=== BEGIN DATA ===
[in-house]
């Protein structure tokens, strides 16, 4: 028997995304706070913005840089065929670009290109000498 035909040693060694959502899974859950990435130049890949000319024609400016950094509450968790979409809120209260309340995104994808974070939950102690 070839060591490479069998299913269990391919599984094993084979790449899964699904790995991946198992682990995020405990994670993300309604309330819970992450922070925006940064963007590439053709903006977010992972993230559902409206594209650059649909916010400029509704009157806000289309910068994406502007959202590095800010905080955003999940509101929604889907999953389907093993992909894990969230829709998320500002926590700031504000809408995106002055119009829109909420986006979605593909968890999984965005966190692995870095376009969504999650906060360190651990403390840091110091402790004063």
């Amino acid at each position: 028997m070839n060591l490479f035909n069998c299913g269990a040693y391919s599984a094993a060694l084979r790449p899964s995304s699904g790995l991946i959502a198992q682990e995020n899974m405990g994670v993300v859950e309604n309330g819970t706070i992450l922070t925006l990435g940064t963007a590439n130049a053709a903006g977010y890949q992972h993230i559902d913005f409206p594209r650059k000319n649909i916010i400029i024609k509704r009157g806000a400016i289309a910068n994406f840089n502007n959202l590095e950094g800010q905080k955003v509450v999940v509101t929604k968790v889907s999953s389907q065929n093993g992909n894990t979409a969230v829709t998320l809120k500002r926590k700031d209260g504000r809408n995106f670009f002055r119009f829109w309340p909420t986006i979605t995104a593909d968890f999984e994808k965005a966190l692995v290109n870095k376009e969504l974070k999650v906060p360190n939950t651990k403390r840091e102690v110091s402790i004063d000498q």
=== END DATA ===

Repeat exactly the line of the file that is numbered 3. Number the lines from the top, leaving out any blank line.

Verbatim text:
């Amino acid at each position: 028997m070839n060591l490479f035909n069998c299913g269990a040693y391919s599984a094993a060694l084979r790449p899964s995304s699904g790995l991946i959502a198992q682990e995020n899974m405990g994670v993300v859950e309604n309330g819970t706070i992450l922070t925006l990435g940064t963007a590439n130049a053709a903006g977010y890949q992972h993230i559902d913005f409206p594209r650059k000319n649909i916010i400029i024609k509704r009157g806000a400016i289309a910068n994406f840089n502007n959202l590095e950094g800010q905080k955003v509450v999940v509101t929604k968790v889907s999953s389907q065929n093993g992909n894990t979409a969230v829709t998320l809120k500002r926590k700031d209260g504000r809408n995106f670009f002055r119009f829109w309340p909420t986006i979605t995104a593909d968890f999984e994808k965005a966190l692995v290109n870095k376009e969504l974070k999650v906060p360190n939950t651990k403390r840091e102690v110091s402790i004063d000498q």